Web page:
Tuesday November 3, 2009
Posted by Allan Britnell
While Arthur C. Clarke may have predicted that 2010 will be “the year we make contact,” the United Nations is asking us to take a more inward looking approach, declaring the coming 12 months to be the International Year of Biodiversity.
In advance of that, researchers in Australia have completed a monumental effort, compiling data on the world’s 1.9 million documented species of flora and fauna. (Estimates for the total global tally of life forms, including undiscovered species, range widely – from 3- to 100-million – depending on who’s doing the counting.) And the figures they’ve published in Numbers of Living Species in Australia and the World reach a despairing conclusion: about 1 percent of all species (16,956 to be precise) are threatened with extinction. In the hardest-hit phylum, chordates – better known as vertebrates, a group that includes mammals, birds, reptiles, amphibians and fish – nearly 10 percent (5,966 of 64,788 species) are at risk.
The threat to biodiversity was the focus of Diversitas, a three-day conference held in October in Cape Town , South Africa . A statement released on behalf of the 700 environmental scientists who’d congregated from around the world came to an equally bleak conclusion that “the fabric out of which the Earth system is woven is unravelling at an accelerating rate.”
But they did suggest a way to get people’s attention and incite action: Stressing to the public and policymakers the economic value of biodiversity. “Investing in the ecological infrastructure of this planet is as important as building schools, roads, hospitals and houses. It will cost a lot more in future if we don’t act now,” said Achim Steiner, executive director of the United Nations Environment Programme.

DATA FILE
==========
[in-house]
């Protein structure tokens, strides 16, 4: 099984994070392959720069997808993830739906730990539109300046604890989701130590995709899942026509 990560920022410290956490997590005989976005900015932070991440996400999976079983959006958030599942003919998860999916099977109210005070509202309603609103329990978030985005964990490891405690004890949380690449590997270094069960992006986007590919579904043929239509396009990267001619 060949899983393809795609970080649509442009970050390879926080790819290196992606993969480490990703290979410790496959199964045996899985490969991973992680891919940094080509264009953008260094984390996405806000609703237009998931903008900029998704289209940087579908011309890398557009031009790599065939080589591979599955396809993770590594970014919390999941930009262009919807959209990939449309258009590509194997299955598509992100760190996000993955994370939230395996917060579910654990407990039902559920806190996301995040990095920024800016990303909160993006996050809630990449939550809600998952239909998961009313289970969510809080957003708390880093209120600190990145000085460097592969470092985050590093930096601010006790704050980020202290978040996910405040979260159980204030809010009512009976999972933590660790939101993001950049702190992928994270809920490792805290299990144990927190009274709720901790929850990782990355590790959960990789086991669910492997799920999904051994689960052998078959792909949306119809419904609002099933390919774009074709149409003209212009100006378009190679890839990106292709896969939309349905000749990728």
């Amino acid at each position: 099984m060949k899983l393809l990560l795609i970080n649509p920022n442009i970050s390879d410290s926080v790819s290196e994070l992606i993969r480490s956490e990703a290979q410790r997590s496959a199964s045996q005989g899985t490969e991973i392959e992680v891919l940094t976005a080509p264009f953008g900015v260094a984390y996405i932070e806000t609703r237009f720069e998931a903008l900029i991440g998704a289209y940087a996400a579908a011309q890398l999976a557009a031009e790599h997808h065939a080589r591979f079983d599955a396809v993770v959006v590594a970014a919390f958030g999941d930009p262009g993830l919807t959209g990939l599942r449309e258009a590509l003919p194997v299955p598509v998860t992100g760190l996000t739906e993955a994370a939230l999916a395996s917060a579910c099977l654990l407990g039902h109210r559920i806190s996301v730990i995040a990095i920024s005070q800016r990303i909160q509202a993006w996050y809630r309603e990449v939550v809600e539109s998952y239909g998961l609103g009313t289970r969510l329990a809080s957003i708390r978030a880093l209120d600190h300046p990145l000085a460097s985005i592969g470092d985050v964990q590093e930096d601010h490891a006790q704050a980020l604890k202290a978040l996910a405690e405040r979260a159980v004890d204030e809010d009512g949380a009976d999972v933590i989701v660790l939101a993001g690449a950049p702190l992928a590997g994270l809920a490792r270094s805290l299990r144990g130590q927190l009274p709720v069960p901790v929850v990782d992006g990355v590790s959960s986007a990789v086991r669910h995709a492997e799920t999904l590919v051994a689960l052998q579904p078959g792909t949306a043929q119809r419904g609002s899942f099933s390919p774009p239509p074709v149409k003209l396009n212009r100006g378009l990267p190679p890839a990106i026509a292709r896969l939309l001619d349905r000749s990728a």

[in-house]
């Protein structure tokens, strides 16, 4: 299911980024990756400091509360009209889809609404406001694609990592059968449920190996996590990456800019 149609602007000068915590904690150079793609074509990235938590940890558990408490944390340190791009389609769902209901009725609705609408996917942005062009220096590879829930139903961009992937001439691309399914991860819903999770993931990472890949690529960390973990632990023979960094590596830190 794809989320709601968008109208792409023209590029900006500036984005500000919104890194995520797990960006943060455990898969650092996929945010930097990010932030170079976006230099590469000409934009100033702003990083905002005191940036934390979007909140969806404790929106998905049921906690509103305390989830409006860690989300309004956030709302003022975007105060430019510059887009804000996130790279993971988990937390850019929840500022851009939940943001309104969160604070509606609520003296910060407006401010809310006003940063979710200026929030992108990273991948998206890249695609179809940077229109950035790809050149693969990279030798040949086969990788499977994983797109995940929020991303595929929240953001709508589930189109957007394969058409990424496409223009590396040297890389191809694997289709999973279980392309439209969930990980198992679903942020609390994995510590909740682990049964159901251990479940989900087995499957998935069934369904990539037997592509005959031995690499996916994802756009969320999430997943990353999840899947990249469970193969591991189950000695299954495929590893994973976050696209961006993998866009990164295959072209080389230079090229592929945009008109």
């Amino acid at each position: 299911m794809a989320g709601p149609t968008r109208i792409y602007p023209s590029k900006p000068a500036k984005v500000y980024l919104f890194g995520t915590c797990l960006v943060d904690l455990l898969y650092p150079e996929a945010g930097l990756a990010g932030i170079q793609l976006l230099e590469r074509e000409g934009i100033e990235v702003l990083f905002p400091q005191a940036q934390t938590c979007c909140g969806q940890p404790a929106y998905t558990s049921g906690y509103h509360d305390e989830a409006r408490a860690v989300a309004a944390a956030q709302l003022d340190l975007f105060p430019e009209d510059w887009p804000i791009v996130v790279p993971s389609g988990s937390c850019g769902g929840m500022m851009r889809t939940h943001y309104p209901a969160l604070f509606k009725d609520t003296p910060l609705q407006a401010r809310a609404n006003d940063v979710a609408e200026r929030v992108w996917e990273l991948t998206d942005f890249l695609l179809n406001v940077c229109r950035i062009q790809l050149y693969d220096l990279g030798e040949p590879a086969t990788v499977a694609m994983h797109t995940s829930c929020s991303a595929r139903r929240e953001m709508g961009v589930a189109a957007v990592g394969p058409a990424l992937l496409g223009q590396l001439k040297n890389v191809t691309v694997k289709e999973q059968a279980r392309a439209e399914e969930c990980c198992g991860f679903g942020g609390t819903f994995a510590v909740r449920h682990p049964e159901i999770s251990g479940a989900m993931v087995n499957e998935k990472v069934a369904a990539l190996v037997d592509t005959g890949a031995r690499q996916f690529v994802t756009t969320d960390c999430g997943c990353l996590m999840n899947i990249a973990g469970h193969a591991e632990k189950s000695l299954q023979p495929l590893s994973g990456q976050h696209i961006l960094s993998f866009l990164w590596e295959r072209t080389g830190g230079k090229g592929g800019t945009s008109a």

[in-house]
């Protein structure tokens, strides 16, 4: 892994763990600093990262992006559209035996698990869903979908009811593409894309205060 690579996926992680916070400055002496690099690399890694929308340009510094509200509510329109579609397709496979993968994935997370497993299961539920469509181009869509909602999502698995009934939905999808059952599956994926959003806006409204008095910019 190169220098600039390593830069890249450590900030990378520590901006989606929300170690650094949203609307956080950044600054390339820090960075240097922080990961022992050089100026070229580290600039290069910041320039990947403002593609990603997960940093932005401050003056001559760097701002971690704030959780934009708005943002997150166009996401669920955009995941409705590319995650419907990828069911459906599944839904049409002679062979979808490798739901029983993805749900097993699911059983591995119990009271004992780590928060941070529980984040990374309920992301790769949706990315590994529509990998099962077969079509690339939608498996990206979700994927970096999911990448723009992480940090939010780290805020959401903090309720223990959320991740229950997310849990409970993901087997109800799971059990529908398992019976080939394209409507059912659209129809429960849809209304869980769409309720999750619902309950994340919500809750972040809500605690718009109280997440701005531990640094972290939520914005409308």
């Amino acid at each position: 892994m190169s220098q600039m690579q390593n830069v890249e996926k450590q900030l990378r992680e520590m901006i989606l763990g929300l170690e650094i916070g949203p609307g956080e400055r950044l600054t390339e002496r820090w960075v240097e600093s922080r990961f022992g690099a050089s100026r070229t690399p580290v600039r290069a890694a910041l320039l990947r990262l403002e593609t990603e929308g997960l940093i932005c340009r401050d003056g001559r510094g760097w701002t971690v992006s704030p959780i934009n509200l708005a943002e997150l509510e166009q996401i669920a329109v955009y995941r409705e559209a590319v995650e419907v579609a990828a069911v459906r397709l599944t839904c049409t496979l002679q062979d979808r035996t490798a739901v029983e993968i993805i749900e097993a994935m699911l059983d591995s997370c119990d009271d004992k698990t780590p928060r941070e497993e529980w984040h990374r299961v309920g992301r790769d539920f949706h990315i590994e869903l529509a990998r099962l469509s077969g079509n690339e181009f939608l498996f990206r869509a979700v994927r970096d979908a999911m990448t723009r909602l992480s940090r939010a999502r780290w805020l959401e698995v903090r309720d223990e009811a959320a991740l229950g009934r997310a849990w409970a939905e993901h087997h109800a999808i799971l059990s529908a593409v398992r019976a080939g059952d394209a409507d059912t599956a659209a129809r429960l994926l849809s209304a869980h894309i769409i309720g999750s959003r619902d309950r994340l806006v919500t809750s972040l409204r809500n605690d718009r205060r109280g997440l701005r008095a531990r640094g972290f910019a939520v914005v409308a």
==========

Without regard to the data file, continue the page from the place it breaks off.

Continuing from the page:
Here in Canada , inaction has meant that our national species at risk list continues to grow. More than 80 percent of the 475 species currently listed by the Committee on the Status of Endangered Wildlife in Canada (COSEWIC) as endangered, threatened or of “special concern,” live all or part of their lifecycles within 100 km of our southern border with the United States . Not surprisingly, that’s also where most of our population – and commercial, industrial, and residential development – is concentrated. All the more reason to focus on conserving the natural spaces we still have. The land is simply too valuable to do otherwise.